Cloud computing has brought in a lot of agility for serving end customers: Shiv Kumar Bhasin, CTO, SBI
The State Bank of India is not only the largest bank in India, but its work for the Government requires it to undertake large scale and critical initiatives such as LPG Subsidy, and Jan Dhan Yojana. To ensure high availability of IT services, the bank undertook a massive technology transformation drive, which allows it to provision IT infrastructure quickly for initiatives such as mobile banking and mobile wallets.
In an extensive interaction with Express Computer’s Srikanth RP, Shiv Kumar Bhasin, Chief Technology Officer, State Bank of India, shares how his bank is getting ready for competing in the digital era using technology. The bank has been one of the most aggressive adopters of technology, and after virtualizing its servers, it is now looking at virtualizing the network, using technology from VMware. The bank has deployed the VMware vCloud Suite, a cloud management platform that helps enterprises in managing a heterogeneous, hybrid cloud. The bank has also deployed VMware NSX, a network virtualization platform that delivers the operational model of a virtual machine for the network. Similar to virtual machines for compute, virtual networks are programmatically provisioned and managed independent of underlying hardware.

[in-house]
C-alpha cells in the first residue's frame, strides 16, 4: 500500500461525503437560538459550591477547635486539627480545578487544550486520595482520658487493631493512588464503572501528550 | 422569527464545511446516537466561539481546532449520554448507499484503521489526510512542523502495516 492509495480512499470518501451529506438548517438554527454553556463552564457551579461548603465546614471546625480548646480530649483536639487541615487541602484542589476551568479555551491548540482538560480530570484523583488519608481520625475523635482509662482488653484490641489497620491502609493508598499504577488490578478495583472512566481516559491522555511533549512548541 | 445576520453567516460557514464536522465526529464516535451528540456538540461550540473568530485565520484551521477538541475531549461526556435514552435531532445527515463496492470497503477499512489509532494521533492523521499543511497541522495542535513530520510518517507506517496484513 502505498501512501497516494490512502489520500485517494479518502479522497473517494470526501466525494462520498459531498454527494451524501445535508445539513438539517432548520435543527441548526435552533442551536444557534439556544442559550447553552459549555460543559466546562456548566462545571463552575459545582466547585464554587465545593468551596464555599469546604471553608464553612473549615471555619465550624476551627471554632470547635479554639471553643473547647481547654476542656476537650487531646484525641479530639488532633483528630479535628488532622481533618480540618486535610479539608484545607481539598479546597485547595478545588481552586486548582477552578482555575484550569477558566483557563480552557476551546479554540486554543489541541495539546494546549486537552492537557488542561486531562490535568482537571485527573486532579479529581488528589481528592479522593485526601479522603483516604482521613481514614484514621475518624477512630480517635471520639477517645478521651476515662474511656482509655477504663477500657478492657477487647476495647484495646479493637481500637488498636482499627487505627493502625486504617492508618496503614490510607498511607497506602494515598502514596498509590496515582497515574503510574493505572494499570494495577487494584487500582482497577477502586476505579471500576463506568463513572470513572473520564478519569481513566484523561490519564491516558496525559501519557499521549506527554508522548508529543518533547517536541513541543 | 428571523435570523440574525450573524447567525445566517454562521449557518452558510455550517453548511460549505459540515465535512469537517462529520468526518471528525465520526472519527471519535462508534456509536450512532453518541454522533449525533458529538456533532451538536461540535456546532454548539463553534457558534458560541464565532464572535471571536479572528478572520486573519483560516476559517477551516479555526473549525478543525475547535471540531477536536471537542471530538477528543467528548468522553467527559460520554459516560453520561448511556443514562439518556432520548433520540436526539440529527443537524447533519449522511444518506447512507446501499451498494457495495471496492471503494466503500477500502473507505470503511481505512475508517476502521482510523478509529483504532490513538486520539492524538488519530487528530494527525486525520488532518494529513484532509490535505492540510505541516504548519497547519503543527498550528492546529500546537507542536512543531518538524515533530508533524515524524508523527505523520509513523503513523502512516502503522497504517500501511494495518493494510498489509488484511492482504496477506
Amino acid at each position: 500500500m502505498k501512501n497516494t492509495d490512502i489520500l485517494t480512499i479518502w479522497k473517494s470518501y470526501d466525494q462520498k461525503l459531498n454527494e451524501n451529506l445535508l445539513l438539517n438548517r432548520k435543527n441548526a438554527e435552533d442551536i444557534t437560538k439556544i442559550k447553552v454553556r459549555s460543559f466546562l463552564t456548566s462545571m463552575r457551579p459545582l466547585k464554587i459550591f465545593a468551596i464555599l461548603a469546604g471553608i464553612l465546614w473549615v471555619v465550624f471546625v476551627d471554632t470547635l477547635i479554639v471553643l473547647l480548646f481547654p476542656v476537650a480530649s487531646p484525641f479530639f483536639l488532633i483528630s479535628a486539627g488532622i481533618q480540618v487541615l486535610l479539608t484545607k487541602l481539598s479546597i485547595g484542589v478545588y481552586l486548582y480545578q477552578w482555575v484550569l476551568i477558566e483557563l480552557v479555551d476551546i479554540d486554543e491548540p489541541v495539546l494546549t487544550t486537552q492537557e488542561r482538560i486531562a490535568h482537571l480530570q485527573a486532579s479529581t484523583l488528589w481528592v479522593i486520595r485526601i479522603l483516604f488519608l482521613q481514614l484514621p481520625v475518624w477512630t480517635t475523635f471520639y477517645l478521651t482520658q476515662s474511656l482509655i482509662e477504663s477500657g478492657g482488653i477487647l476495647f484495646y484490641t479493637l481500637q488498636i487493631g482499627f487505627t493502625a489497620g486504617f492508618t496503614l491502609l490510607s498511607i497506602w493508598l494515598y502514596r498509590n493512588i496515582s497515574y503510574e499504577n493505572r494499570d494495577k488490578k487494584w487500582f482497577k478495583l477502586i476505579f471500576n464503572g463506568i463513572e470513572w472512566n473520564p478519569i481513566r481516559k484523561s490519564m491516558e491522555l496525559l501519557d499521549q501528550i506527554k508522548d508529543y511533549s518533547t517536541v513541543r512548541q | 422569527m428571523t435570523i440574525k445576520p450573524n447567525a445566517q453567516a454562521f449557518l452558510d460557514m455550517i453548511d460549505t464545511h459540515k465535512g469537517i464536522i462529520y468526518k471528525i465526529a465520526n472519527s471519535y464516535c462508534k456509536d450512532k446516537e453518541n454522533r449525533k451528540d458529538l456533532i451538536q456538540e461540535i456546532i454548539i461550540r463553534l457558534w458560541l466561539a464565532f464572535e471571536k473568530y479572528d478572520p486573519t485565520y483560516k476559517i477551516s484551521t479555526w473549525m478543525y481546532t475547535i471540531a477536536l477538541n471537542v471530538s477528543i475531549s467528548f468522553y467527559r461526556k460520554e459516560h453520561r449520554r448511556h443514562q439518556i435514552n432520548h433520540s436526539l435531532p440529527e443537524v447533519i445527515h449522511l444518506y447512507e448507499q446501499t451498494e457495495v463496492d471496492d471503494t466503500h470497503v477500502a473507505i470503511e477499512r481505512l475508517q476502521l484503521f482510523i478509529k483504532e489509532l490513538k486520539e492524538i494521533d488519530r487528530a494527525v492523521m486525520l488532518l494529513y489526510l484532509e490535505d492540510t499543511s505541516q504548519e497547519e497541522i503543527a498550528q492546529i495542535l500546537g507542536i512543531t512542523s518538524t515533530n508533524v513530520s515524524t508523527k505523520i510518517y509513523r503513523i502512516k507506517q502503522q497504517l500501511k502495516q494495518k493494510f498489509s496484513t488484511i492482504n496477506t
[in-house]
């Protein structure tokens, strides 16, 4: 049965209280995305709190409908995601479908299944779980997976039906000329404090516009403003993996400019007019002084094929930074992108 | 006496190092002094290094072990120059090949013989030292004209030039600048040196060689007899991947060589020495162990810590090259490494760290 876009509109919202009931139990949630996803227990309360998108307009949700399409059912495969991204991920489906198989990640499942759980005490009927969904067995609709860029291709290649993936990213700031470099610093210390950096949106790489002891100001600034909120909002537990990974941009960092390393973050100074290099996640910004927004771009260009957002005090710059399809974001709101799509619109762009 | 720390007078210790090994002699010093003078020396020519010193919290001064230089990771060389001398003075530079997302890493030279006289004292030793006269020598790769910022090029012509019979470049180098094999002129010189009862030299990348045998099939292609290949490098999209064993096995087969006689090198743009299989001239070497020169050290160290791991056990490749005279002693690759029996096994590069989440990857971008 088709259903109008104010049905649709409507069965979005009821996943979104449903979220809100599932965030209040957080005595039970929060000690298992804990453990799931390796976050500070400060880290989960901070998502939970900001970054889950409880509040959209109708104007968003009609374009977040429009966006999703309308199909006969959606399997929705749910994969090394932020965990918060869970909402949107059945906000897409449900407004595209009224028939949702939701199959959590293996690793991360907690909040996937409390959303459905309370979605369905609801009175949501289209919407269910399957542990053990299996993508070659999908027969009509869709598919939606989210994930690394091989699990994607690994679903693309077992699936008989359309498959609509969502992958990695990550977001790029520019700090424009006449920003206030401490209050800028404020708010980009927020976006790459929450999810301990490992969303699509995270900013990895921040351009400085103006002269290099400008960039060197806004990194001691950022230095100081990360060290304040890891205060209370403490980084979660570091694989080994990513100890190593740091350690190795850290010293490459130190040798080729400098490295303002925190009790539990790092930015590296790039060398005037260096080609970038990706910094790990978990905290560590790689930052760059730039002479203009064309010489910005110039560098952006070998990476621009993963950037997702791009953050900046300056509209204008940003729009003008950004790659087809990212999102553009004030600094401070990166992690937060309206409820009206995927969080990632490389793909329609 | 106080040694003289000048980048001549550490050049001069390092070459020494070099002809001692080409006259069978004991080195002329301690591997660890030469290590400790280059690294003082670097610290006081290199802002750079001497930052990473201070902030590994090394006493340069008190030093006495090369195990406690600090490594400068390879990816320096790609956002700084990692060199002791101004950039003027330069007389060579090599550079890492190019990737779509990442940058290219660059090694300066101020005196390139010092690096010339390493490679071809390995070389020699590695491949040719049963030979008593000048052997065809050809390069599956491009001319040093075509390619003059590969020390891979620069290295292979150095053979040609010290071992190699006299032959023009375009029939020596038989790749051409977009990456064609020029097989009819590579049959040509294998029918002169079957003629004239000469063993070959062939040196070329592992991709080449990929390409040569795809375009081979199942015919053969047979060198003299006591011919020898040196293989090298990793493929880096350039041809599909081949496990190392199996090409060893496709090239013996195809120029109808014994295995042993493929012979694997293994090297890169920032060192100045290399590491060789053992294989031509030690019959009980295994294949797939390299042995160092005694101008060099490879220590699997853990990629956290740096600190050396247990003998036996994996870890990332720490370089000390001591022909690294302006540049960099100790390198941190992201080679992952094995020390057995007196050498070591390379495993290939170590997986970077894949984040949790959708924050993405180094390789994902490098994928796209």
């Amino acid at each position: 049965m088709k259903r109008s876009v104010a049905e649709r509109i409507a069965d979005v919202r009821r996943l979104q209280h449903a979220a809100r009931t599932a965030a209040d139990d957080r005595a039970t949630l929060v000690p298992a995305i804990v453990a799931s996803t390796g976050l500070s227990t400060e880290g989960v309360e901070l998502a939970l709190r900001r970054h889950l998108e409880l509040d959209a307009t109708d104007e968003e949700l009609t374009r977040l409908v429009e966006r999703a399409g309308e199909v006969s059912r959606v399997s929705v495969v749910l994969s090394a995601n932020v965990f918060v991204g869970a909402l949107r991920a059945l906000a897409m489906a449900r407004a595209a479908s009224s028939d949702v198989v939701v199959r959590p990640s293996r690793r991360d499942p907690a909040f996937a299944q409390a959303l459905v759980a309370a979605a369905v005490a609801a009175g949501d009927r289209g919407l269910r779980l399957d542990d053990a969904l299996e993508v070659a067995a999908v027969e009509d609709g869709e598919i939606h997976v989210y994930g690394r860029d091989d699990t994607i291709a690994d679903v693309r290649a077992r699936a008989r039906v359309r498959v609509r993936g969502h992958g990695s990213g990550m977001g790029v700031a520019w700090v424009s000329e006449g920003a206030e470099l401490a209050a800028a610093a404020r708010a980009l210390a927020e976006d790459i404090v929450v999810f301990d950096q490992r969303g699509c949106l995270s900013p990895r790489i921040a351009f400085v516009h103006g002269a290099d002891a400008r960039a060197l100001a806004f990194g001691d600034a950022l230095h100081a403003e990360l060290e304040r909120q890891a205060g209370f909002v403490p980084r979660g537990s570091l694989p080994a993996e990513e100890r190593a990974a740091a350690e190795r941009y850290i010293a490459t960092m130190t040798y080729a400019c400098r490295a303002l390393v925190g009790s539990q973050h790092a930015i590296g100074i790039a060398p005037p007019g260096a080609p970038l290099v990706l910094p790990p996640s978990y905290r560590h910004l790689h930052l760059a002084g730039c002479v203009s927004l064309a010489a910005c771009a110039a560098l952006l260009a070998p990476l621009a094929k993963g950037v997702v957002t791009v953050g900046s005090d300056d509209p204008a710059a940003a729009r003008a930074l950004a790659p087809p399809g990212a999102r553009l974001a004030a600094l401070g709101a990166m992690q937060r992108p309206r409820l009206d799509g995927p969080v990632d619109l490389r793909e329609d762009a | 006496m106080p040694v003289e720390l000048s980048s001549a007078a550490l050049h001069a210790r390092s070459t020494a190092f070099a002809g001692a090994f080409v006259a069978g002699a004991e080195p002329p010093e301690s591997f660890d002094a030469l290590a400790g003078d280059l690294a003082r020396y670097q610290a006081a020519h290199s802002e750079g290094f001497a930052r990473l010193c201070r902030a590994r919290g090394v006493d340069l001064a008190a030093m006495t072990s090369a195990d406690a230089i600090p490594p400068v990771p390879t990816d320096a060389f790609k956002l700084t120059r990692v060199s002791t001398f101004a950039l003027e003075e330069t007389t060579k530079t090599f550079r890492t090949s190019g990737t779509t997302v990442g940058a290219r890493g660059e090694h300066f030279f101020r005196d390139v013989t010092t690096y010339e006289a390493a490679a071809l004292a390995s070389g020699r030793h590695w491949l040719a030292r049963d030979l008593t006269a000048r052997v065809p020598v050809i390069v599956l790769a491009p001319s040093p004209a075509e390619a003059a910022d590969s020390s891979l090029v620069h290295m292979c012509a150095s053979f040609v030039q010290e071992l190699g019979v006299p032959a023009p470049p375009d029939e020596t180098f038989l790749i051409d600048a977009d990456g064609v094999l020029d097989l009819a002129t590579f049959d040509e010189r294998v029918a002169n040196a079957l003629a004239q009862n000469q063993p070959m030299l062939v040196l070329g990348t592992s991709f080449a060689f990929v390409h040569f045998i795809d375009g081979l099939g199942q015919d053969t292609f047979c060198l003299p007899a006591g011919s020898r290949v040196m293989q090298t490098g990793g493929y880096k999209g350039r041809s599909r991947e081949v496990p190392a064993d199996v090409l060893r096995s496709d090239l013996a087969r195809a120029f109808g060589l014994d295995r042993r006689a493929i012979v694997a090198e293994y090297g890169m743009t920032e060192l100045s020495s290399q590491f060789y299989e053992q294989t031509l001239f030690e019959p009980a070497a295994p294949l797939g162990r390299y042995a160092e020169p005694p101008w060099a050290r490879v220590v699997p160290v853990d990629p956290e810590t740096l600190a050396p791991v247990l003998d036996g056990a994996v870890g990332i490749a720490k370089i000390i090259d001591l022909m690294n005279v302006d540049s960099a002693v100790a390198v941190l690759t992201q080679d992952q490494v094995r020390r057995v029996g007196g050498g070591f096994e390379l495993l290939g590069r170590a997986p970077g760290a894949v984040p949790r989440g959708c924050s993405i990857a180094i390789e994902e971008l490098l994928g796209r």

Some edited excerpts from the interview:
Can you describe the state of IT infrastructure prior to your organization’s virtualization drive?
A large amount of our IT infrastructure was proprietary infrastructure, which created a number of challenges. One of the key challenges for us was the large procurement cycle for the hardware and which led to fulfilment of the hardware time, anywhere between 6 months to 9 months. This brought down the agility of any services or applications roll out to the business. As we had a proprietary infrastructure, we needed highly skilled staff which banks normally don’t have. Different platforms demanded different types of skill sets, which meant maintaining an army of experts or outsourcing it to a third-party services provider. As these were proprietary skill sets, it led to high cost of maintenance, which in turn used to increase the operational cost for the bank. On top of this, the legacy IT infrastructure used to occupy a lot of data center space as well. So, in summary, the operational costs were high, highly skilled staff were not available to maintain the proprietary infrastructure and agility to roll out the new services or fulfilment of the business requirements were very low.
How did you actually start about addressing this? Can you describe the initial stage of your virtualization journey?
One of the key concerns was the agility because whenever there was a new business launch, the first roadblock used to occur that we did not have the required hardware. The procurement cycle for buying the new hardware was long, which in turn affected the launch of the business service. To address this, we decided build our own internal private cloud. We believed that by building our own cloud, we will be able to bring in a lot of agility and it will bring down the go-live time for a huge number of business services and the applications. We have hence standardized our cloud platform on x86.